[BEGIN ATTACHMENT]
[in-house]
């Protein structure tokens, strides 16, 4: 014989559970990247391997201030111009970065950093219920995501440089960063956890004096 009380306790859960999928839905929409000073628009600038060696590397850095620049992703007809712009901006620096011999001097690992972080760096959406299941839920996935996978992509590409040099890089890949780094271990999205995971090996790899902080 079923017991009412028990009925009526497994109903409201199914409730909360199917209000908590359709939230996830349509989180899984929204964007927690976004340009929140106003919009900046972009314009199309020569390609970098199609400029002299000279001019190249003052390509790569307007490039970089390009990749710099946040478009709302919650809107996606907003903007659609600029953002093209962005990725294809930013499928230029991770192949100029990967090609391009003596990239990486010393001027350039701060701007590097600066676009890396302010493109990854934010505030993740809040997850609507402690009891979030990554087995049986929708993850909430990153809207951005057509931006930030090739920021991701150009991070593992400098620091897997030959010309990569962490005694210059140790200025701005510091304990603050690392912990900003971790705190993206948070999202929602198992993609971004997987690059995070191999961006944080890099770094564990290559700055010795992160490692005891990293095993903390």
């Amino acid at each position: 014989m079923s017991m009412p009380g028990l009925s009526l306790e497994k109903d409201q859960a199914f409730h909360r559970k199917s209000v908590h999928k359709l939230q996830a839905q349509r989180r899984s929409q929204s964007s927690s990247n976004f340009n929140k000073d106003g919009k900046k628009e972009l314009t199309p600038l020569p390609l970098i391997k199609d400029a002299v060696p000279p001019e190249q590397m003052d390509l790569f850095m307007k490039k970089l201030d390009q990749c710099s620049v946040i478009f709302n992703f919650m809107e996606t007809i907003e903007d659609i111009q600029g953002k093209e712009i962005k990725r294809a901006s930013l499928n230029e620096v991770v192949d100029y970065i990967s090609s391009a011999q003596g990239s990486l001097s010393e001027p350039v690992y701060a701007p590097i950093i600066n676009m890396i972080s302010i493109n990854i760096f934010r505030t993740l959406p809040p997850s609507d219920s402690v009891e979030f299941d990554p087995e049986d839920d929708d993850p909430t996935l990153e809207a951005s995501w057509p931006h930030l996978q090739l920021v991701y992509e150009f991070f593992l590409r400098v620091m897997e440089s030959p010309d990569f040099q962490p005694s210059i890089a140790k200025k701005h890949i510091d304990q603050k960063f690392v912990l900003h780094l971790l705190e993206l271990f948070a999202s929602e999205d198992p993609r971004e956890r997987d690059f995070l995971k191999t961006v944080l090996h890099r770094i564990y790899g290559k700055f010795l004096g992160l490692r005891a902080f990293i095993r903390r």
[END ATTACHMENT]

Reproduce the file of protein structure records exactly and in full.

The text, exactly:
[in-house]
């Protein structure tokens, strides 16, 4: 014989559970990247391997201030111009970065950093219920995501440089960063956890004096 009380306790859960999928839905929409000073628009600038060696590397850095620049992703007809712009901006620096011999001097690992972080760096959406299941839920996935996978992509590409040099890089890949780094271990999205995971090996790899902080 079923017991009412028990009925009526497994109903409201199914409730909360199917209000908590359709939230996830349509989180899984929204964007927690976004340009929140106003919009900046972009314009199309020569390609970098199609400029002299000279001019190249003052390509790569307007490039970089390009990749710099946040478009709302919650809107996606907003903007659609600029953002093209962005990725294809930013499928230029991770192949100029990967090609391009003596990239990486010393001027350039701060701007590097600066676009890396302010493109990854934010505030993740809040997850609507402690009891979030990554087995049986929708993850909430990153809207951005057509931006930030090739920021991701150009991070593992400098620091897997030959010309990569962490005694210059140790200025701005510091304990603050690392912990900003971790705190993206948070999202929602198992993609971004997987690059995070191999961006944080890099770094564990290559700055010795992160490692005891990293095993903390």
């Amino acid at each position: 014989m079923s017991m009412p009380g028990l009925s009526l306790e497994k109903d409201q859960a199914f409730h909360r559970k199917s209000v908590h999928k359709l939230q996830a839905q349509r989180r899984s929409q929204s964007s927690s990247n976004f340009n929140k000073d106003g919009k900046k628009e972009l314009t199309p600038l020569p390609l970098i391997k199609d400029a002299v060696p000279p001019e190249q590397m003052d390509l790569f850095m307007k490039k970089l201030d390009q990749c710099s620049v946040i478009f709302n992703f919650m809107e996606t007809i907003e903007d659609i111009q600029g953002k093209e712009i962005k990725r294809a901006s930013l499928n230029e620096v991770v192949d100029y970065i990967s090609s391009a011999q003596g990239s990486l001097s010393e001027p350039v690992y701060a701007p590097i950093i600066n676009m890396i972080s302010i493109n990854i760096f934010r505030t993740l959406p809040p997850s609507d219920s402690v009891e979030f299941d990554p087995e049986d839920d929708d993850p909430t996935l990153e809207a951005s995501w057509p931006h930030l996978q090739l920021v991701y992509e150009f991070f593992l590409r400098v620091m897997e440089s030959p010309d990569f040099q962490p005694s210059i890089a140790k200025k701005h890949i510091d304990q603050k960063f690392v912990l900003h780094l971790l705190e993206l271990f948070a999202s929602e999205d198992p993609r971004e956890r997987d690059f995070l995971k191999t961006v944080l090996h890099r770094i564990y790899g290559k700055f010795l004096g992160l490692r005891a902080f990293i095993r903390r």